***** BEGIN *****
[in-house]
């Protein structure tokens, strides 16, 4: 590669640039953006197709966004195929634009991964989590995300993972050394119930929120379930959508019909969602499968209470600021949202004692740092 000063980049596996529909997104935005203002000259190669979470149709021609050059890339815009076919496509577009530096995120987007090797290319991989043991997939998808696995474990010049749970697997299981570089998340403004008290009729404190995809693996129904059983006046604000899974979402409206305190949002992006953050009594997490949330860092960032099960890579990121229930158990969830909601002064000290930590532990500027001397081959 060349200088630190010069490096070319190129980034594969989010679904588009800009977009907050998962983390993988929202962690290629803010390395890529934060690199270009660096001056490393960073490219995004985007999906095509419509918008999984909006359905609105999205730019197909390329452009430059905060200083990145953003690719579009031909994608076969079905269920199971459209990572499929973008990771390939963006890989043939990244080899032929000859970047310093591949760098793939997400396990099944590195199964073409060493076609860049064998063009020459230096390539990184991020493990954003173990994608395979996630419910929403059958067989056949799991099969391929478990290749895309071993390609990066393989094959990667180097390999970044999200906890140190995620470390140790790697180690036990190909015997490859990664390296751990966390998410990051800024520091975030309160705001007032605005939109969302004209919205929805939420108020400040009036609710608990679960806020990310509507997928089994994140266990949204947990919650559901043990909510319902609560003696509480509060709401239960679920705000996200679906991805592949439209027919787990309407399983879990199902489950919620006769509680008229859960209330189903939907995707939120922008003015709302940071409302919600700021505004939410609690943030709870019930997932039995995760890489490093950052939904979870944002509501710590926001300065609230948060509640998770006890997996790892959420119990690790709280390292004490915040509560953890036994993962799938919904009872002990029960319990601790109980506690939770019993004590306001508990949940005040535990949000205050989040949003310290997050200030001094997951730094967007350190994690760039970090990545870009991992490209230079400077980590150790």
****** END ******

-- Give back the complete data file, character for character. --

[in-house]
């Protein structure tokens, strides 16, 4: 590669640039953006197709966004195929634009991964989590995300993972050394119930929120379930959508019909969602499968209470600021949202004692740092 000063980049596996529909997104935005203002000259190669979470149709021609050059890339815009076919496509577009530096995120987007090797290319991989043991997939998808696995474990010049749970697997299981570089998340403004008290009729404190995809693996129904059983006046604000899974979402409206305190949002992006953050009594997490949330860092960032099960890579990121229930158990969830909601002064000290930590532990500027001397081959 060349200088630190010069490096070319190129980034594969989010679904588009800009977009907050998962983390993988929202962690290629803010390395890529934060690199270009660096001056490393960073490219995004985007999906095509419509918008999984909006359905609105999205730019197909390329452009430059905060200083990145953003690719579009031909994608076969079905269920199971459209990572499929973008990771390939963006890989043939990244080899032929000859970047310093591949760098793939997400396990099944590195199964073409060493076609860049064998063009020459230096390539990184991020493990954003173990994608395979996630419910929403059958067989056949799991099969391929478990290749895309071993390609990066393989094959990667180097390999970044999200906890140190995620470390140790790697180690036990190909015997490859990664390296751990966390998410990051800024520091975030309160705001007032605005939109969302004209919205929805939420108020400040009036609710608990679960806020990310509507997928089994994140266990949204947990919650559901043990909510319902609560003696509480509060709401239960679920705000996200679906991805592949439209027919787990309407399983879990199902489950919620006769509680008229859960209330189903939907995707939120922008003015709302940071409302919600700021505004939410609690943030709870019930997932039995995760890489490093950052939904979870944002509501710590926001300065609230948060509640998770006890997996790892959420119990690790709280390292004490915040509560953890036994993962799938919904009872002990029960319990601790109980506690939770019993004590306001508990949940005040535990949000205050989040949003310290997050200030001094997951730094967007350190994690760039970090990545870009991992490209230079400077980590150790």